In the latest round of security patches released by Microsoft, 27 vulnerabilities were fixed. Affected software includes major titles like Windows, Microsoft Office, Internet Explorer, and the new Edge browser. It’s imperative that you apply these security patches as soon as you can, or else your system will be exposed to some serious threats.
If you have already applied the latest security patches, then you have nothing to worry about. Read on only to discover what kind of threats your quick thinking prevented. If, however, you have yet to apply the security patches, then you’ll want to pay attention to how your network is at risk.
Concerning the vulnerabilities with Microsoft Office, Internet Explorer, and Edge, they are critical in nature and could be exploited remotely through web pages or Office documents, allowing hackers to execute malicious code. Read more about these patches on Microsoft’s security bulletin:
More critical vulnerabilities have been found affecting Windows, Microsoft Office, Skype, and Lync. These vulnerabilities have to do with the Windows Graphics Component, which allows hackers to execute remote code through malicious web pages and documents.
Another security bulletin from Microsoft has to do with a critical remote code execution flaw in Windows PDF Library, which happens to be bundled with Windows 8.1, Windows RT 8.1, Windows 10, Windows Server 2012, and Windows Server 2012 R2. Also, the vulnerability affects Edge in a unique way, allowing attackers to exploit a malicious PDF document hosted on a website, and then trick users into loading the file via their Edge browser.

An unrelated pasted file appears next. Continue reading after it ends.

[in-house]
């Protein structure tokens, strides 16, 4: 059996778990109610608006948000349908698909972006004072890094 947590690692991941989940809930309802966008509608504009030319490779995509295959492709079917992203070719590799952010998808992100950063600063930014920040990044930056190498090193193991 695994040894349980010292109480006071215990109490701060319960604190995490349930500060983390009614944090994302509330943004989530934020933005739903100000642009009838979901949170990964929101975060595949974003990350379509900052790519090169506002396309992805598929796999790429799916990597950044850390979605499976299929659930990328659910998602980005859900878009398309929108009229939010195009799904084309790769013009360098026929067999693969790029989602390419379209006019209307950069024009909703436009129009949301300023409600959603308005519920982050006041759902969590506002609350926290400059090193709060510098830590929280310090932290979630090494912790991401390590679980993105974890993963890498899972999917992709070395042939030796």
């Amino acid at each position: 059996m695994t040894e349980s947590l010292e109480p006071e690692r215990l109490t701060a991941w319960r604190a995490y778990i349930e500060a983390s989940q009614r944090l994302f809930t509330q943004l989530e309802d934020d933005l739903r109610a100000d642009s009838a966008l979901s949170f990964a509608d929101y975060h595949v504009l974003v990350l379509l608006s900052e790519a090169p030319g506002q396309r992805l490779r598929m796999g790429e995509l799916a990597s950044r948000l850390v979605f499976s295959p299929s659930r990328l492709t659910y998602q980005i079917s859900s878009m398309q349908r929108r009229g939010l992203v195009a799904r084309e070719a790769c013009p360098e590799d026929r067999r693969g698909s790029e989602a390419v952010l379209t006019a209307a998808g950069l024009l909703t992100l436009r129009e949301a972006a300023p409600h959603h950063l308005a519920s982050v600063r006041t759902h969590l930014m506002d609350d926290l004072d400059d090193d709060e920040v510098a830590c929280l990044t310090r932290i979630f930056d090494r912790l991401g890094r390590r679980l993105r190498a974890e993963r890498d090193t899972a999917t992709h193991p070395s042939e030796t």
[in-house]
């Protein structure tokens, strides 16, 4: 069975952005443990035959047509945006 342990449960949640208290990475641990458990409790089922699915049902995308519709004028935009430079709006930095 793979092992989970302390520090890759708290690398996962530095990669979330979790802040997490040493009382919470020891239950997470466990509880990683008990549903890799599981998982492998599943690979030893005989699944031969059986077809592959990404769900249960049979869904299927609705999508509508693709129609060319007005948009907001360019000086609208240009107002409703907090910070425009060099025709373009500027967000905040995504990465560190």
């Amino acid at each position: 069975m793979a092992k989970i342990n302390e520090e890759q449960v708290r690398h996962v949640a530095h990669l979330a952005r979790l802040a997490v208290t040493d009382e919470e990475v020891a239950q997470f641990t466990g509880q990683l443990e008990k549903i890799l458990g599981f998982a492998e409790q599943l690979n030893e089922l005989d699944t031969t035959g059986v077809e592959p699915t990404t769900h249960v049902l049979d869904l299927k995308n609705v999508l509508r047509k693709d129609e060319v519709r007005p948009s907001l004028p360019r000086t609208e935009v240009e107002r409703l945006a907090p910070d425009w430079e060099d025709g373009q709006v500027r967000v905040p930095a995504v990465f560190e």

Other patches have been flagged by Microsoft as “important” instead of “critical,” but this doesn’t mean they should be ignored.
Have you updated your system with these latest security patches? If you haven’t and you would like assistance getting your company’s network up-to-date and protected, call K² Technologies at 307-686-3025.
For organizations having their network managed by K² Technologies, there is no need for alarm. The security patches have already been applied. This is the case with all relevant patches released by Microsoft, both now and in the future. Isn’t it nice to have one less thing to worry about?